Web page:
Jan De Vos
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|Jan De Vos|
|Born||Jan Baptist De Vos
7 February 1844
|Died||30 March 1923(aged 79)|
|Known for||mayor of Antwerp|
Jan Baptist De Vos (7 February 1844 – 30 March 1923) was mayor of Antwerp (Belgium) from 15 March 1909 until 21 July 1921. He stayed on as mayor after the capture of Antwerp by German forces during World War I, and remained in office after the end of German occupation and World War I.
Jan Baptist De Vos was born in Dendermonde. He became a successful trader and entered local politics when he was elected in the city council as councillor on 19 October 1890.
King Léopold II of Belgium appointed him mayor of Antwerp on 22 February 1909, much against the wishes of the liberal party, of which Jan De Vos was also member, who would have preferred the alderman Victor Desguin.
The events of October 1914 were the most intense of his tenure. The German Army besieged the city of Antwerp and the situation worsened in the city due to the bombardments of the Germans. The city council decided to negotiate the surrender of the city. De Vos negotiated terms with General Hans Hartwig von Beseler of the German Army in Kontich, south of Antwerp. De Vos signed the surrender of the city and the remaining fortresses around Antwerp on 10 October 1914.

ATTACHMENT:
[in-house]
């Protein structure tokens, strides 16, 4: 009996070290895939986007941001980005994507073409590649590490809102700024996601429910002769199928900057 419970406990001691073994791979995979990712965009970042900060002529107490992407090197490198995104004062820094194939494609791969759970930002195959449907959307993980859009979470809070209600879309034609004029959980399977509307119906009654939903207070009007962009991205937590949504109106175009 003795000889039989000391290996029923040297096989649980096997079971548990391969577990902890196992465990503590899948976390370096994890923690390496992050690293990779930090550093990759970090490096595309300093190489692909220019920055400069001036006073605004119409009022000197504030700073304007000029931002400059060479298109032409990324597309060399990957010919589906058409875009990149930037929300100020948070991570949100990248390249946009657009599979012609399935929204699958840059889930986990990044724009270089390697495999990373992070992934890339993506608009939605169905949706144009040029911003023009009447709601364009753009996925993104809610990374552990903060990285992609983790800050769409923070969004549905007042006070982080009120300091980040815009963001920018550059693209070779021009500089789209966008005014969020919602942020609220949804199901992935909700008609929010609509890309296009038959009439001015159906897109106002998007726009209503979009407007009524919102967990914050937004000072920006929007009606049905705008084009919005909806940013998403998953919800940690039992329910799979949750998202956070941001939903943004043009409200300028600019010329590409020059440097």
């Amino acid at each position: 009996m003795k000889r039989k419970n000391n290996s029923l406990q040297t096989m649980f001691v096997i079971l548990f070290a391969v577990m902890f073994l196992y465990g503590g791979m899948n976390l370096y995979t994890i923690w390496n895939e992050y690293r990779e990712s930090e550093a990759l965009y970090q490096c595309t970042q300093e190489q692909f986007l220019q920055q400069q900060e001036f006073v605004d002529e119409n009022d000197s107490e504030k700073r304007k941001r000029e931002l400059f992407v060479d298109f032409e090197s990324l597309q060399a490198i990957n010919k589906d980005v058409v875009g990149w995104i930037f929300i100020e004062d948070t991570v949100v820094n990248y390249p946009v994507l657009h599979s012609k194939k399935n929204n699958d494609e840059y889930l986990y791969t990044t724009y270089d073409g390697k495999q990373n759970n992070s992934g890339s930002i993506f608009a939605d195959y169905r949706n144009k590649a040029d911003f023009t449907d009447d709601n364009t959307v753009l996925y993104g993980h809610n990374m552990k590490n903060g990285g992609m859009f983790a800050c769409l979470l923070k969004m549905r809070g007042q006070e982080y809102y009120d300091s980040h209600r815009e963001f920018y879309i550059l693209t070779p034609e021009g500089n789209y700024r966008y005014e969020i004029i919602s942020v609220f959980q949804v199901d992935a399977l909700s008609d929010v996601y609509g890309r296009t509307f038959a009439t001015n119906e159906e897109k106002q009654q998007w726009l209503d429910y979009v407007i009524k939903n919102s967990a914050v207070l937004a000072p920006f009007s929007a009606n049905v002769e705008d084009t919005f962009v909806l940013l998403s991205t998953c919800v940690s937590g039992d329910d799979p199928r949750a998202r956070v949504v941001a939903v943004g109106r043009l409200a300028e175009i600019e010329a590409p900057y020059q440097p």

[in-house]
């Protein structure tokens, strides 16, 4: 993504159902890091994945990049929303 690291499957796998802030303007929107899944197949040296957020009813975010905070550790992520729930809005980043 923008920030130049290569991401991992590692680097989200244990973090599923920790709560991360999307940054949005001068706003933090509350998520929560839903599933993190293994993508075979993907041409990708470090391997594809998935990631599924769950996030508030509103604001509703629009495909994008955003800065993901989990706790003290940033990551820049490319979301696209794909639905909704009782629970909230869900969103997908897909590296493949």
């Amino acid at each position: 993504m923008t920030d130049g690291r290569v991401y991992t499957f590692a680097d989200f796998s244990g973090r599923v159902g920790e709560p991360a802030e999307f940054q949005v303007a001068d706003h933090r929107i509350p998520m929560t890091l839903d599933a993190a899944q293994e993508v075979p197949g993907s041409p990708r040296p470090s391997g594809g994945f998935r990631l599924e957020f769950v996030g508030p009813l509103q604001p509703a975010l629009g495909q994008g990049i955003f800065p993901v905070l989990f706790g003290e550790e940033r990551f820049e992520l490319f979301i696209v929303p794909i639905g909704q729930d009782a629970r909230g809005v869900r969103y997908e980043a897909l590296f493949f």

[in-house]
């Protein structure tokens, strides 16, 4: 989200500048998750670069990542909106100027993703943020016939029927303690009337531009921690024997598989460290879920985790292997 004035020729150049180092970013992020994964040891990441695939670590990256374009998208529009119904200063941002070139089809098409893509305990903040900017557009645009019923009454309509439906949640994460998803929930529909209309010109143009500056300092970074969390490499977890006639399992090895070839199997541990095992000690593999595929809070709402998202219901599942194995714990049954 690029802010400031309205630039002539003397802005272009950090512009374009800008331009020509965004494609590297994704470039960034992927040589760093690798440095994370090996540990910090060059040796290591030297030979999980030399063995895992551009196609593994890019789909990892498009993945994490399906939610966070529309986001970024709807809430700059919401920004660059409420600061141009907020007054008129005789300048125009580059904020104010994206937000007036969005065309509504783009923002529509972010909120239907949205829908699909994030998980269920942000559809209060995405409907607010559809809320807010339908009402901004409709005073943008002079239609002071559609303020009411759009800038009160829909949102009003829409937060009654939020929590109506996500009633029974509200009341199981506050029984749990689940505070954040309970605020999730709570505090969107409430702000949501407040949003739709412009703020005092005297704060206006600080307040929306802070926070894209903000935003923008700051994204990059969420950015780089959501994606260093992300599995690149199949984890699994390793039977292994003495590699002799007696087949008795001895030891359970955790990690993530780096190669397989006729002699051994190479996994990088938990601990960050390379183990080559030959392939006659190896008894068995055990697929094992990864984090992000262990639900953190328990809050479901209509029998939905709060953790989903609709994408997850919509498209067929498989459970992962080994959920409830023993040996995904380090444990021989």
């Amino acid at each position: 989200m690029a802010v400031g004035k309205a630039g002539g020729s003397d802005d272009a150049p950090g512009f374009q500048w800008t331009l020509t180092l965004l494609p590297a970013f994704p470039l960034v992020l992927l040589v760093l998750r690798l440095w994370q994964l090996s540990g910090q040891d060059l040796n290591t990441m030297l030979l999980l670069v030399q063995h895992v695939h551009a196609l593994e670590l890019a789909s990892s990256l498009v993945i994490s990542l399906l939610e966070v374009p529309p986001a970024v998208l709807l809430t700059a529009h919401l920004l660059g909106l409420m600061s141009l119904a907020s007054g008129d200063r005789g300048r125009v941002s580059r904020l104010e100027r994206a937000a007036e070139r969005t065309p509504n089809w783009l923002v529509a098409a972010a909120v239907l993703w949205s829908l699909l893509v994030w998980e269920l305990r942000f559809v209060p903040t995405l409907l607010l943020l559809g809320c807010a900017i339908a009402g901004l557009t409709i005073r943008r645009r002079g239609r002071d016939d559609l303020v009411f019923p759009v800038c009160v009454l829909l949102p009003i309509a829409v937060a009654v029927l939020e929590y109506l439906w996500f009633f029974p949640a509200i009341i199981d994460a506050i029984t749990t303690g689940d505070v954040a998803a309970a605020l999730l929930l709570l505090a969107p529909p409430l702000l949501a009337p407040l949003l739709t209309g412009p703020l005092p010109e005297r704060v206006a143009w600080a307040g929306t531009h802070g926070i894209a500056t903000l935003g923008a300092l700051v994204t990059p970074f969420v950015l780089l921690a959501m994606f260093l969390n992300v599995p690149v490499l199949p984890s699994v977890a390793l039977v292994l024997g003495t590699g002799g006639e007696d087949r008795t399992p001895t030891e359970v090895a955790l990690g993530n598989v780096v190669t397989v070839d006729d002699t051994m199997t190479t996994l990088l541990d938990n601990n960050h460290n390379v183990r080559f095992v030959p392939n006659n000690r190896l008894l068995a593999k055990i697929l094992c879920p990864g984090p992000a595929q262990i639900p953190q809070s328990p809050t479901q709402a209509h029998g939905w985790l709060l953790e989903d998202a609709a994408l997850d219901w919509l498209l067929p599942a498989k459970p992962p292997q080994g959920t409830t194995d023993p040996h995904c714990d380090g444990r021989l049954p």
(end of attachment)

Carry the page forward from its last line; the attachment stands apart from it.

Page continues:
De Vos remained in office throughout the war. After German capitulation, he was not prosecuted for collaboration and stayed on as mayor until 21 July 1921.
He died on 30 March 1923, aged 79.